Many riders know that this is an exercise that is taught, but the reason behind this exercise often is unknown. Turns from a halt can be either around the forehand or around the haunches. The center point of the turn is next to the horse's inside forefoot in the turn on the forehand, and next to the inside hind foot in the turn on the haunches.
The turn on the forehand is an exercise aimed at developing looseness in the horse and also teaches the horse to respond to your sideways pushing aids. As this exercise is performed slowly, this can be an excellent opportunity for the novice rider to learn and practice each aid, but most importantly to coordinate all the aids.
Initially, the turn on the forehand should be performed on the inside track, not against the wall to avoid making the horse stepping back or raising his head. Start at a halt. Your horse should be flexed to the side of the sideways-pushing leg, the direction of the turn.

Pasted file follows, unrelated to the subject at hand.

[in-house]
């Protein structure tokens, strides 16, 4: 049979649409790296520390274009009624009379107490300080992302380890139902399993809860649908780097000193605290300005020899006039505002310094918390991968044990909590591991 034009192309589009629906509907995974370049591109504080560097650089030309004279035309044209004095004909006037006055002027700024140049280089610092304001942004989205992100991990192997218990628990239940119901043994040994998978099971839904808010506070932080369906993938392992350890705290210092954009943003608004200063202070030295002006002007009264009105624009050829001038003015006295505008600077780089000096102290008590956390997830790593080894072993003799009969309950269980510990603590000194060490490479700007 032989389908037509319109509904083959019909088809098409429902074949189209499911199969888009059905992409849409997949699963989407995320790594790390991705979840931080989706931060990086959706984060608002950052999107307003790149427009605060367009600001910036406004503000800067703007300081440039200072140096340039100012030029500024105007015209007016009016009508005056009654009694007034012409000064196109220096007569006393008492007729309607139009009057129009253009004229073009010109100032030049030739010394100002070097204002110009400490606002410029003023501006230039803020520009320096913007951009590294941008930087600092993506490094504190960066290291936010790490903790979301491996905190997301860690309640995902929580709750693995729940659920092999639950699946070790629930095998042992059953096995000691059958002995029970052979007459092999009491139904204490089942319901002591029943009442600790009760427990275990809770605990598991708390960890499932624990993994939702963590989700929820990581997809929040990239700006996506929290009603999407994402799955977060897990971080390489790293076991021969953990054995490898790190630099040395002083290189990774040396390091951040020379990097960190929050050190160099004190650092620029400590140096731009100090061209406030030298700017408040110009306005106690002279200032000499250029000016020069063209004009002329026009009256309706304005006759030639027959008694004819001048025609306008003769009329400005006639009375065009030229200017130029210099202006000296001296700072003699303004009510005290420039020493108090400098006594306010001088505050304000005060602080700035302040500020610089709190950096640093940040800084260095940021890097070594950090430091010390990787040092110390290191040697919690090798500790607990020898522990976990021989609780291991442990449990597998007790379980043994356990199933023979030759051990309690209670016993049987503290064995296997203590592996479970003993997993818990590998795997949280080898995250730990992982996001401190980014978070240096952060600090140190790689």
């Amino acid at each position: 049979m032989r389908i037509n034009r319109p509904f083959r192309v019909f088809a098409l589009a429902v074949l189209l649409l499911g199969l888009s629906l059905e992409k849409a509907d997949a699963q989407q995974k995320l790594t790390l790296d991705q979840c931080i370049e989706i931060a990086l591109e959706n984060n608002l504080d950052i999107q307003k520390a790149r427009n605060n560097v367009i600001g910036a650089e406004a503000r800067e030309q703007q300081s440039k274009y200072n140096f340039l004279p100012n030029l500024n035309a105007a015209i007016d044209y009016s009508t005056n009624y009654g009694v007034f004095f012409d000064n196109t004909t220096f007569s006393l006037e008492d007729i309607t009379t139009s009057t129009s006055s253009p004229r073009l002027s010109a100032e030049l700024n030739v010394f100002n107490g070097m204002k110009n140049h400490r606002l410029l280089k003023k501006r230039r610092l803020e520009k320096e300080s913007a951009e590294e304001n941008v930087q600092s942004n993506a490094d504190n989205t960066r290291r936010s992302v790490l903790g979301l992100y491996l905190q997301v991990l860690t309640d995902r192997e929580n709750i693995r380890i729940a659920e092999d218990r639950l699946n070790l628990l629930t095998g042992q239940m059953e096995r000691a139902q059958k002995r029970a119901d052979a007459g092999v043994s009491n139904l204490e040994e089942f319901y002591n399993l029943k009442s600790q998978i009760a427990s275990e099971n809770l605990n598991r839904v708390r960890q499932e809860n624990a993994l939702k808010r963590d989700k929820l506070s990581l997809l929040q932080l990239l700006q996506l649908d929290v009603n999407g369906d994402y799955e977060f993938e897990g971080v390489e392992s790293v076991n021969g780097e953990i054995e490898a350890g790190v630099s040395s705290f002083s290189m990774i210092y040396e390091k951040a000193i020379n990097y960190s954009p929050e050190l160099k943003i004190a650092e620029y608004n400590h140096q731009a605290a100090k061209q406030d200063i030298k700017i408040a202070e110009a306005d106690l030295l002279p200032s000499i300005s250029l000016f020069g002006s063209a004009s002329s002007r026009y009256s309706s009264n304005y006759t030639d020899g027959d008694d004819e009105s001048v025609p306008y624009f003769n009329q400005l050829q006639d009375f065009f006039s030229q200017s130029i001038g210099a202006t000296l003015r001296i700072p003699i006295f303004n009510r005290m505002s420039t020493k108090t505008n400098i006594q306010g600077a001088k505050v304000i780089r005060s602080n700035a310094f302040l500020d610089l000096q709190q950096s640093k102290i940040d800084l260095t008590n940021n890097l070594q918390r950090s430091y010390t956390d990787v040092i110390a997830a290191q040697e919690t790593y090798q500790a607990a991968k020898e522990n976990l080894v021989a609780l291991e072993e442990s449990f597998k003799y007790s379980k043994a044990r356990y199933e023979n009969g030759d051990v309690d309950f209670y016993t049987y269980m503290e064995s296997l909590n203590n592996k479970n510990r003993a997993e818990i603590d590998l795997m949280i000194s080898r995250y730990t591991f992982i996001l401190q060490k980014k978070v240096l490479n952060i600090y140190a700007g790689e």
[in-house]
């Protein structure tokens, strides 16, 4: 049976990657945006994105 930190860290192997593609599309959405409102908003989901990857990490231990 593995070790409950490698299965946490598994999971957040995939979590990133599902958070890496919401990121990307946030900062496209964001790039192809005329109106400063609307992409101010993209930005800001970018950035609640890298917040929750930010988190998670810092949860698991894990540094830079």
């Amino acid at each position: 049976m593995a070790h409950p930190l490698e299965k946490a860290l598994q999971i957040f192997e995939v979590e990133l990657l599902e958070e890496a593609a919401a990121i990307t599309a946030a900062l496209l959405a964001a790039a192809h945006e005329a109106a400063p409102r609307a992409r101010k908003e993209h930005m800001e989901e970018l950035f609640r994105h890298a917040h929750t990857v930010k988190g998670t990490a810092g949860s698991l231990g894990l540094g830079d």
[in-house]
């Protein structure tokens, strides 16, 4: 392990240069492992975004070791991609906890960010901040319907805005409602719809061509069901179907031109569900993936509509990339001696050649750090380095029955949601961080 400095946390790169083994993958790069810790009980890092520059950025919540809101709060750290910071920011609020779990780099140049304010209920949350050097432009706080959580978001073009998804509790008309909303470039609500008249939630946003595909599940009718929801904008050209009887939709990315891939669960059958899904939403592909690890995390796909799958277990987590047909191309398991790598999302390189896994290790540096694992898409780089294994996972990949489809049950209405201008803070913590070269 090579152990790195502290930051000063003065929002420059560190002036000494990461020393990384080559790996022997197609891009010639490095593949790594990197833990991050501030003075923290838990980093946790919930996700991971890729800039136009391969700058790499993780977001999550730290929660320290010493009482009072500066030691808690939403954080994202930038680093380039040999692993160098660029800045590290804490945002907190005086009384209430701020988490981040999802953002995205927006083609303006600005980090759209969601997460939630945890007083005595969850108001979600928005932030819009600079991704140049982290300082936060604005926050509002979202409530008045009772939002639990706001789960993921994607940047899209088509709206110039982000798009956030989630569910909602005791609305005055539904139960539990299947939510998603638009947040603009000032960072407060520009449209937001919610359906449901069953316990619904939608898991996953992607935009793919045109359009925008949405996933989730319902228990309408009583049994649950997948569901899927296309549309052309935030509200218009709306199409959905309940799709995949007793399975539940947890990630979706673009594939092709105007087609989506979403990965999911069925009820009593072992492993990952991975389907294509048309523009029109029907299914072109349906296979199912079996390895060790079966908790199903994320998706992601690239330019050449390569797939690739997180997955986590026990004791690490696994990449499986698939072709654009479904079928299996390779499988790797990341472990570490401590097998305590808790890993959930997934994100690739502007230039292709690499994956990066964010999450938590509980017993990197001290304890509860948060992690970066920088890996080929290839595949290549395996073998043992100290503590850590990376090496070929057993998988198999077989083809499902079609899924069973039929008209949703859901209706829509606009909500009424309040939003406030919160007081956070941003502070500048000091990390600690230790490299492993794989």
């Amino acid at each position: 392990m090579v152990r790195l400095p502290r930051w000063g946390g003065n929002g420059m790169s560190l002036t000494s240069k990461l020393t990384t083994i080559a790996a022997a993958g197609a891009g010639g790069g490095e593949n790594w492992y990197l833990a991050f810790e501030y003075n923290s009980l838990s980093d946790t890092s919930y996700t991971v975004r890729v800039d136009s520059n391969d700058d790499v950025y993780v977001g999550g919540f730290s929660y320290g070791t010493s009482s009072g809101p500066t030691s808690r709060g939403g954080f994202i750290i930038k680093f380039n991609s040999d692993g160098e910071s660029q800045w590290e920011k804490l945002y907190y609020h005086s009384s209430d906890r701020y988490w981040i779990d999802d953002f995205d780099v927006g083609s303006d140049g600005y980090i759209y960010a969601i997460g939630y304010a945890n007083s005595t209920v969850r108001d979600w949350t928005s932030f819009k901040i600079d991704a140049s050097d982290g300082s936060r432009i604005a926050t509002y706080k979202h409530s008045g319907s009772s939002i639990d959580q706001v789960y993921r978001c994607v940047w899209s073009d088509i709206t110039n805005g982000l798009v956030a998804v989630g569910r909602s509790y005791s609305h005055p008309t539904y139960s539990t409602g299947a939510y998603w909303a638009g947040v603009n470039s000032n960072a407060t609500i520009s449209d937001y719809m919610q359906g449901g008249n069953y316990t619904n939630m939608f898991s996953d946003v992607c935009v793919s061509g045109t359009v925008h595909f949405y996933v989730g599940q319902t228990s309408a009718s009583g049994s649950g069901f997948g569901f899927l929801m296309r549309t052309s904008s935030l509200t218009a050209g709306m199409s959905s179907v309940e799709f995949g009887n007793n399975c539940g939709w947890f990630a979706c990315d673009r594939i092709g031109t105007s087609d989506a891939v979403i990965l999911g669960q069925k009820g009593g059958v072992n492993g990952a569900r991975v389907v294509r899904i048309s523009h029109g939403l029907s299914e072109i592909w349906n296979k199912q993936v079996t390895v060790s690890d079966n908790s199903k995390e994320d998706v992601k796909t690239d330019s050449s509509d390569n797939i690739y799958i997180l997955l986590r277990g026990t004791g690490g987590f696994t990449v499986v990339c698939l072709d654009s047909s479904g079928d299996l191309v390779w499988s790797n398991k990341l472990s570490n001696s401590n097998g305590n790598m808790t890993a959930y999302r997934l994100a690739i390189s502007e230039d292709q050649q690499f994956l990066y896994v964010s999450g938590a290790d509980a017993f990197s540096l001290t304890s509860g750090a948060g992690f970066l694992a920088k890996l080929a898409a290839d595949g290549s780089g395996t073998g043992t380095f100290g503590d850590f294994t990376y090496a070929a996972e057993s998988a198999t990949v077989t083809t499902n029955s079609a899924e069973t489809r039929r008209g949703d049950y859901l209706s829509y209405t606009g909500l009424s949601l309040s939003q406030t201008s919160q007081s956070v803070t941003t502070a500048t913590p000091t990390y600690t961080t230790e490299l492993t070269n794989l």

The horse's inside hind foot steps in front of and across the outside hind foot. At the end of this exercise (when your horse has turned 180 degrees), he should be straight and at a halt and should be back on the outside track.
So, what aids are used in this exercise? In order to get the flexion, you must transfer more weight onto the inside seat bone and shorten the new inside rein. The outside (guarding) rein prevents excessive bend in the head and neck. With your inside leg drawn back ever so slightly, push the hindquarters, step by step, forwards and sideways around the forehand. Use your leg in time with your horse's movement.
Your outside leg should prevent your horse from stepping too far sideway and prevents this movement from being hurried. At the end of the movement, as mentioned above, your horse is halted.
Remember, that throughout the turn, you must use your legs and weight to keep the horse "in front of the leg." This is the only way to make sure that your horse will remain on the bit and will not step back or forward.
Good luck, and go practice that turn on the forehand!